INTRODUCTION: We report a case of congenital cervicofacial lymphangioma in a teenage girl who presented with surgically responsive obstructive sleep apnea syndrome (OSAS) confirmed by polysomnography (PSG).
CASE PRESENTATION: A 17-year-old female presented with 6 months history of loud snoring and witnessed apnea associated with daytime hypersomnolence and progressive decline in academic performance. She had a history of extensive unilateral congenital cystic hygroma involving the left face and neck that was diagnosed at 1-year-old and received multiple surgical excisions for recurrences including superficial parotidectomy, left tonsillectomy, partial left hemiglossectomy and uvulectomy at age 6. There were no symptoms of exertional dyspnea, stridor and dysphagia. Physical examination revealed an obese girl (BMI 38 kg/m2) with significant facial asymmetry (House-Brackmann facial grading scale IV) and a large firm mass overlying her left cheek. Fiberoptic nasolaryngoscopy showed a protuberant left tonsillar pillar with extension inferiorly to the supraglottic region, aryepiglottic fold, left epiglottis and ventricle, and effacement of both the left true and false vocal cords. Computed tomography of the neck demonstrated an extensive soft tissue mass in the left neck extending inferiorly almost to the thoracic inlet with displacement and narrowing of the airway at the level of the oropharynx and supraglottis. An overnight PSG confirmed severe OSA. The patient subsequently underwent a left hemisupraglottectomy and resection of the cystic hygroma using CO2 laser. Postoperatively, her snoring resolved and her daytime alertness improved dramatically. A follow-up PSG 6 months later showed a normal overall apnea-hypopnea index consistent with a patent airway on nasolaryngoscopy. The resolution of her OSAS post-resection despite an unchanged BMI suggested that anatomical upper airway obstruction was the primary cause rather than obesity.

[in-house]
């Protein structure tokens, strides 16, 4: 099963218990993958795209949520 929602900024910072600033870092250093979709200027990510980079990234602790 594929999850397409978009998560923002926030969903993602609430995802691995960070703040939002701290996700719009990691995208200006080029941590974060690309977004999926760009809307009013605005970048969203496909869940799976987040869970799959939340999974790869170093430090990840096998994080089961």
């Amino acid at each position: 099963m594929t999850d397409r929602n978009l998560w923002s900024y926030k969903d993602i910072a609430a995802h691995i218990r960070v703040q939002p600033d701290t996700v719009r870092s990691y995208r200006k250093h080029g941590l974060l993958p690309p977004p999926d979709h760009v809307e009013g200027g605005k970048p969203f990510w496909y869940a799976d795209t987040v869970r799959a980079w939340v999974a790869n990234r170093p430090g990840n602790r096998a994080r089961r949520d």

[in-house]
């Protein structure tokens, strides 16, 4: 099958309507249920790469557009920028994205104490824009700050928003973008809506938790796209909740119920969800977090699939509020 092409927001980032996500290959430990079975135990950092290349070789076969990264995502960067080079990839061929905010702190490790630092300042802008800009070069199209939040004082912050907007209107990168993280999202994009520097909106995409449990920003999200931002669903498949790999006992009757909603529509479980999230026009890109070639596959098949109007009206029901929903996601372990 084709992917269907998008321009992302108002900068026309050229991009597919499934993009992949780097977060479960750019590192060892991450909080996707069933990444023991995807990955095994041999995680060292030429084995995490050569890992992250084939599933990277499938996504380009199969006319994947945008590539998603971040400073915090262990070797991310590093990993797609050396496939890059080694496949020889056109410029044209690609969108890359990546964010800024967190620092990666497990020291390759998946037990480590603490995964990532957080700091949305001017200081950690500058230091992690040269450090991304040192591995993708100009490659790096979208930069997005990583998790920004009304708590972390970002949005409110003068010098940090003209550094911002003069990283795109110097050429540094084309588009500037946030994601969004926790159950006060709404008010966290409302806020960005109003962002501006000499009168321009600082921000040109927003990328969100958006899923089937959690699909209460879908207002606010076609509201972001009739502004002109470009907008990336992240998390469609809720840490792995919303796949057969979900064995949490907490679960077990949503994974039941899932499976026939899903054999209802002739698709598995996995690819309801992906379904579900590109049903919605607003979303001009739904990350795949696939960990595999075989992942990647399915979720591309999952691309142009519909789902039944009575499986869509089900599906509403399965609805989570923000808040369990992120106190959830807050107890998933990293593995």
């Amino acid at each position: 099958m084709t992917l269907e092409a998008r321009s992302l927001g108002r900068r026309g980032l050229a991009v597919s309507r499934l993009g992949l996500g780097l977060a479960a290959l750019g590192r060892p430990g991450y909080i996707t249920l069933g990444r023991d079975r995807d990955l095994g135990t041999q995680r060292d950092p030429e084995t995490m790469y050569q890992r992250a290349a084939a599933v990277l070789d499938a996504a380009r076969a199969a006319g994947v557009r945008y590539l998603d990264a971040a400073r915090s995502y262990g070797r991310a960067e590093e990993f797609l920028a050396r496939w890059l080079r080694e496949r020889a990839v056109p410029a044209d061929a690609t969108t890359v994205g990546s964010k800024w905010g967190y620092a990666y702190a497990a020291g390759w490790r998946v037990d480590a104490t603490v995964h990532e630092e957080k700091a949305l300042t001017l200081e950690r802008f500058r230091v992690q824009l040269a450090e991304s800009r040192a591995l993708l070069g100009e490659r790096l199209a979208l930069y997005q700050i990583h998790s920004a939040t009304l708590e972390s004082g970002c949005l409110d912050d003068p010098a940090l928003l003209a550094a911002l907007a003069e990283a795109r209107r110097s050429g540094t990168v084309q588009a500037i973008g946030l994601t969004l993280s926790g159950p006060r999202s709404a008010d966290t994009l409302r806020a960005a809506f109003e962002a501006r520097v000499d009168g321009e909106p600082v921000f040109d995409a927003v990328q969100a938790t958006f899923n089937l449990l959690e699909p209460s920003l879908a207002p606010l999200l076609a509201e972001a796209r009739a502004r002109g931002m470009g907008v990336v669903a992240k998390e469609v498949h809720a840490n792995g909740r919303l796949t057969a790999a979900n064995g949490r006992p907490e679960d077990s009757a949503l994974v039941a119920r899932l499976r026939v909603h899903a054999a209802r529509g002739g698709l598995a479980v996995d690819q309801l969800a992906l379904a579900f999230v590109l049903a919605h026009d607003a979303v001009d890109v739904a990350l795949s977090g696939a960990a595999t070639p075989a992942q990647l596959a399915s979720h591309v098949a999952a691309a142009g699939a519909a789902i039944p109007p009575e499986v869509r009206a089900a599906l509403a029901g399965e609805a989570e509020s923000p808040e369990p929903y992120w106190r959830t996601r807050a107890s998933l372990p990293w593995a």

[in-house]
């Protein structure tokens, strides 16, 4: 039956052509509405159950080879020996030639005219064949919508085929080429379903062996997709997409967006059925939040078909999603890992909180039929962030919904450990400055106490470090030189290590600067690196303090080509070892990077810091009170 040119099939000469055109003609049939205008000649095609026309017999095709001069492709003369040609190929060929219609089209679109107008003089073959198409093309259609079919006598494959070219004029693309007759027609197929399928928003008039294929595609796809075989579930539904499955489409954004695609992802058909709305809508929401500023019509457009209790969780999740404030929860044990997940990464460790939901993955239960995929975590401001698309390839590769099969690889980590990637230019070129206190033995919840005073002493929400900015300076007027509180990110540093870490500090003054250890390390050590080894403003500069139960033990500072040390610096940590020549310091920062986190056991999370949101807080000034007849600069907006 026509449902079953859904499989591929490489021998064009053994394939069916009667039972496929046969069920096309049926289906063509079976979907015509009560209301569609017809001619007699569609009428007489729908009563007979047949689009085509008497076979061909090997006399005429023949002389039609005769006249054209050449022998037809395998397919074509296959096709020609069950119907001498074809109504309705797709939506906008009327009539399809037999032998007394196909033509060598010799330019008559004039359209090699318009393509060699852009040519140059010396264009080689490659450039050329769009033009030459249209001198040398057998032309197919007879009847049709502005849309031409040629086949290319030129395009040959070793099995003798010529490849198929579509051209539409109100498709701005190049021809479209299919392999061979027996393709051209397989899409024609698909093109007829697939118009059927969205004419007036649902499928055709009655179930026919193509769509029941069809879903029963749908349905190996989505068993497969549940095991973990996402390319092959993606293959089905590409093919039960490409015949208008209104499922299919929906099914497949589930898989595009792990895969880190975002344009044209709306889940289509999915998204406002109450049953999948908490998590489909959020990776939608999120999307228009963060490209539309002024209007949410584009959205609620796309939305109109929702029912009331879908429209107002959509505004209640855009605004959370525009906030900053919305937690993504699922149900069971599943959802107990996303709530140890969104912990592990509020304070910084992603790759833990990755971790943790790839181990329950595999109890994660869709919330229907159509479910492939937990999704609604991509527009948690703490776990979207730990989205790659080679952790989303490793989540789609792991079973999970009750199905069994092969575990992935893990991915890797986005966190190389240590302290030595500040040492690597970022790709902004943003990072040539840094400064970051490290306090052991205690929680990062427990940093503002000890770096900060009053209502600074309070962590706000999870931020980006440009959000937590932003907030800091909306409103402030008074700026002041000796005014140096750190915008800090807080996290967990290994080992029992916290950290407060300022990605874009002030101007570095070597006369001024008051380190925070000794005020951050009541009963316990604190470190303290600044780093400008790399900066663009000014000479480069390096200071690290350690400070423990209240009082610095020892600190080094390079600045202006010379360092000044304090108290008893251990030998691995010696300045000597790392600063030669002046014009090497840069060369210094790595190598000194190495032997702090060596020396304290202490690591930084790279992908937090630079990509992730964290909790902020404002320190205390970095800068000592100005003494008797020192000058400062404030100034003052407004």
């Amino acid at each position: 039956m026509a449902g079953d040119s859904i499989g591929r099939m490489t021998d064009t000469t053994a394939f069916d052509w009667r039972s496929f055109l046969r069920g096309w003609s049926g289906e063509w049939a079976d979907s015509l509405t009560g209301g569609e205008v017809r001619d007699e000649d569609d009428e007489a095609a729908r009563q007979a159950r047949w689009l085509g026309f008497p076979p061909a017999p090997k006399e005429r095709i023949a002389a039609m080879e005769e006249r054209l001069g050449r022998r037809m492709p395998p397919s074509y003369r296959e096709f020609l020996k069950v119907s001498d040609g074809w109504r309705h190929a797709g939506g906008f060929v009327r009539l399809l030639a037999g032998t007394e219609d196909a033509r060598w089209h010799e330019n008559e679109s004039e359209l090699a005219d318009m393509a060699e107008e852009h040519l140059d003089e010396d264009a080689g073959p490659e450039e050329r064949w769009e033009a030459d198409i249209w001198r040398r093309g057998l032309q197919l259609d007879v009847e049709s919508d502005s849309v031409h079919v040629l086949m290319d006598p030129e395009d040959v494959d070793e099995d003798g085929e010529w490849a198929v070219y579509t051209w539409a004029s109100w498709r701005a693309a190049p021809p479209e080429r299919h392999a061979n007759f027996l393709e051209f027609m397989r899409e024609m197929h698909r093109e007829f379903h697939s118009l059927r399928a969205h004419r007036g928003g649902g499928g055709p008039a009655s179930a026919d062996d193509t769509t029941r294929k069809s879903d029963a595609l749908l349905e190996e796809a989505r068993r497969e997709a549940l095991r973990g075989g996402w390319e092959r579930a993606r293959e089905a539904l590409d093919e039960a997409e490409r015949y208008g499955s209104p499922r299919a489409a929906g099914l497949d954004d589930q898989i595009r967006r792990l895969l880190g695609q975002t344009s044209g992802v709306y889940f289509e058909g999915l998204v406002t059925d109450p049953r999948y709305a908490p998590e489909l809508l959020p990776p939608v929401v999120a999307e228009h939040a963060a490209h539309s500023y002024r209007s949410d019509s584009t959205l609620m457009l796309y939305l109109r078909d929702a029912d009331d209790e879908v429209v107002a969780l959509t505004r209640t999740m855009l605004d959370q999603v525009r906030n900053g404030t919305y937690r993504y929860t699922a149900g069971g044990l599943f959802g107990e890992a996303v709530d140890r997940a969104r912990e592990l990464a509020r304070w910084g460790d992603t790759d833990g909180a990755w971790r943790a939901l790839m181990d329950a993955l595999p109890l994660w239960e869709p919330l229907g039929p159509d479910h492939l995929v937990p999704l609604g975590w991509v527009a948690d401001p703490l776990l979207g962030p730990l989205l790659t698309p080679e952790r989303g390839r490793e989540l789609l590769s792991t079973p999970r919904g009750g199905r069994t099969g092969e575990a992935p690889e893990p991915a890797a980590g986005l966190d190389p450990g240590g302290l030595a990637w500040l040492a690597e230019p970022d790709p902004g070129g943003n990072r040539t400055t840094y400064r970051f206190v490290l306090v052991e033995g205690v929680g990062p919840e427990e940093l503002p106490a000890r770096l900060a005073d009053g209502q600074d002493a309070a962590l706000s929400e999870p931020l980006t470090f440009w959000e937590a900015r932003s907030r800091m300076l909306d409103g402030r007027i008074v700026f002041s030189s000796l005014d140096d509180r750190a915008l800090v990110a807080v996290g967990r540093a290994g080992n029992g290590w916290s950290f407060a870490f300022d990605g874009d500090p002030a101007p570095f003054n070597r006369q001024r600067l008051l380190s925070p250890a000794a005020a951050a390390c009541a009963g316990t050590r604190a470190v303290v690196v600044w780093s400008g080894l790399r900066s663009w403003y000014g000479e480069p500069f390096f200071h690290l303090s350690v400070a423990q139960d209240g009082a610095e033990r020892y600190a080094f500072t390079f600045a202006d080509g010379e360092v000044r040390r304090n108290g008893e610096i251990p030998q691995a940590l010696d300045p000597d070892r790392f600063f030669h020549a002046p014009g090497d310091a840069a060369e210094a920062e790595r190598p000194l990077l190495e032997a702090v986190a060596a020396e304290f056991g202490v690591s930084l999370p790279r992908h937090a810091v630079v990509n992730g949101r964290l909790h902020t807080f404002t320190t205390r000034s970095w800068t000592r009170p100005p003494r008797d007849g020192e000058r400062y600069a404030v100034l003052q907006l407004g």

DISCUSSIONS: To our best knowledge, there has been only one case of polysomnographically-confirmed sleep apnea associated with cervicofacial lymphangioma in a 7-week-old infant described in the literature. Lymphangioma (cystic hygroma) is a rare congenital and developmental malformation with an incidence of 1.2 to 2.8/1000 in children. Approximately half of cystic hygromas are present at birth with most occurring in the head and neck region, potentially compromising breathing, swallowing and speech. Complete ablation is often unsuccessful and recurrence is exceedingly common especially in lesions affecting the oral cavity and upper airway. OSAS is common, often underdiagnosed and can lead to significant cardiovascular and neurocognitive morbidities in children if untreated, Children with a head and neck mass should be routinely screened for symptoms of OSAS, and if symptomatic, a PSG should be considered. Maximal surgical reduction of the lymphangioma while preserving nerve function and cosmesis remains the first choice treatment. Although continuous positive airway pressure (CPAP) is the standard therapy for OSAS in older patients, it would be challenging in cases such as ours due to the fixed nature of mass-related obstruction and mask-related air leaks secondary to abnormal facial contours. In addition, the long term effect of CPAP treatment on lymphatic drainage is unknown. Should surgery be hampered by technical issues, tracheotomy may be the last resort in cases with severe OSAS.
CONCLUSION: OSAS is a potential complication of cervicofacial lymphangioma and may precede daytime manifestations of airway compromise. High index of suspicion should be maintained for this condition in any pediatric patient presenting with head and neck pathology and treatment should be instituted promptly to prevent long term cognitive sequelae. Surgical resection may remain the treatment of choice given the potential challenges with initiation of CPAP therapy.
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